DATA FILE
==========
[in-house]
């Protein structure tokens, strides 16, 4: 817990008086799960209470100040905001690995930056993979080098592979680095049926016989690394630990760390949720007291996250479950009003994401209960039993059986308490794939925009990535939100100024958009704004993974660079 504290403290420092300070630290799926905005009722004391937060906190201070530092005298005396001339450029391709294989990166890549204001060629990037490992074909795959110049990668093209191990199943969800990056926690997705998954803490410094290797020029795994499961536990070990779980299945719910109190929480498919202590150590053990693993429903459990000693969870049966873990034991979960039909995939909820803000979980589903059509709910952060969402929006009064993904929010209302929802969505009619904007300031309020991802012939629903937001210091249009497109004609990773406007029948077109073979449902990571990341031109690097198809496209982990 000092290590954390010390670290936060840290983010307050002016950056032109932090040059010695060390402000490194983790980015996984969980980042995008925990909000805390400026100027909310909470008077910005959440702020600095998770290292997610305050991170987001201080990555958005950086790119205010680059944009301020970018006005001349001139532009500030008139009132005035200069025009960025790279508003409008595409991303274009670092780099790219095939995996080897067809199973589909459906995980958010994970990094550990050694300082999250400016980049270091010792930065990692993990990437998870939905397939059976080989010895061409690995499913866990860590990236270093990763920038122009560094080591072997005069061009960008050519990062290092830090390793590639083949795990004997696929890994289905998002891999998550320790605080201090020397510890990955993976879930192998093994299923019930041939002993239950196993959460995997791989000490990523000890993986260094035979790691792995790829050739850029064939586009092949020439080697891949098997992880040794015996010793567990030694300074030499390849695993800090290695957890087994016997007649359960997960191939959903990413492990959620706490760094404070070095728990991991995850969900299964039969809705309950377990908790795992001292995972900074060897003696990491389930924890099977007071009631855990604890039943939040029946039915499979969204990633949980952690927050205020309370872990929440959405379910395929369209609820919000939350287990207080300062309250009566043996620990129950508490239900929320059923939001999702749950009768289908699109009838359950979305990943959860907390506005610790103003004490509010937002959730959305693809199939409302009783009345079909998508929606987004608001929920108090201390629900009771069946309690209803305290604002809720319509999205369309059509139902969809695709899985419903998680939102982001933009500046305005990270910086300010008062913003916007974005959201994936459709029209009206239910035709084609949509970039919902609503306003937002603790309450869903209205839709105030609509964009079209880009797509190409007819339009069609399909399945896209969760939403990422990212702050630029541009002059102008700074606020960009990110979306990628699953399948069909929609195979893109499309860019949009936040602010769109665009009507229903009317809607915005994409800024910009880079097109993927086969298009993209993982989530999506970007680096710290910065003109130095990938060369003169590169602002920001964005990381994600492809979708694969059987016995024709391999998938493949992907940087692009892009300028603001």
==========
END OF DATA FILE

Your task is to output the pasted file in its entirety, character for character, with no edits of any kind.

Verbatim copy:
[in-house]
């Protein structure tokens, strides 16, 4: 817990008086799960209470100040905001690995930056993979080098592979680095049926016989690394630990760390949720007291996250479950009003994401209960039993059986308490794939925009990535939100100024958009704004993974660079 504290403290420092300070630290799926905005009722004391937060906190201070530092005298005396001339450029391709294989990166890549204001060629990037490992074909795959110049990668093209191990199943969800990056926690997705998954803490410094290797020029795994499961536990070990779980299945719910109190929480498919202590150590053990693993429903459990000693969870049966873990034991979960039909995939909820803000979980589903059509709910952060969402929006009064993904929010209302929802969505009619904007300031309020991802012939629903937001210091249009497109004609990773406007029948077109073979449902990571990341031109690097198809496209982990 000092290590954390010390670290936060840290983010307050002016950056032109932090040059010695060390402000490194983790980015996984969980980042995008925990909000805390400026100027909310909470008077910005959440702020600095998770290292997610305050991170987001201080990555958005950086790119205010680059944009301020970018006005001349001139532009500030008139009132005035200069025009960025790279508003409008595409991303274009670092780099790219095939995996080897067809199973589909459906995980958010994970990094550990050694300082999250400016980049270091010792930065990692993990990437998870939905397939059976080989010895061409690995499913866990860590990236270093990763920038122009560094080591072997005069061009960008050519990062290092830090390793590639083949795990004997696929890994289905998002891999998550320790605080201090020397510890990955993976879930192998093994299923019930041939002993239950196993959460995997791989000490990523000890993986260094035979790691792995790829050739850029064939586009092949020439080697891949098997992880040794015996010793567990030694300074030499390849695993800090290695957890087994016997007649359960997960191939959903990413492990959620706490760094404070070095728990991991995850969900299964039969809705309950377990908790795992001292995972900074060897003696990491389930924890099977007071009631855990604890039943939040029946039915499979969204990633949980952690927050205020309370872990929440959405379910395929369209609820919000939350287990207080300062309250009566043996620990129950508490239900929320059923939001999702749950009768289908699109009838359950979305990943959860907390506005610790103003004490509010937002959730959305693809199939409302009783009345079909998508929606987004608001929920108090201390629900009771069946309690209803305290604002809720319509999205369309059509139902969809695709899985419903998680939102982001933009500046305005990270910086300010008062913003916007974005959201994936459709029209009206239910035709084609949509970039919902609503306003937002603790309450869903209205839709105030609509964009079209880009797509190409007819339009069609399909399945896209969760939403990422990212702050630029541009002059102008700074606020960009990110979306990628699953399948069909929609195979893109499309860019949009936040602010769109665009009507229903009317809607915005994409800024910009880079097109993927086969298009993209993982989530999506970007680096710290910065003109130095990938060369003169590169602002920001964005990381994600492809979708694969059987016995024709391999998938493949992907940087692009892009300028603001």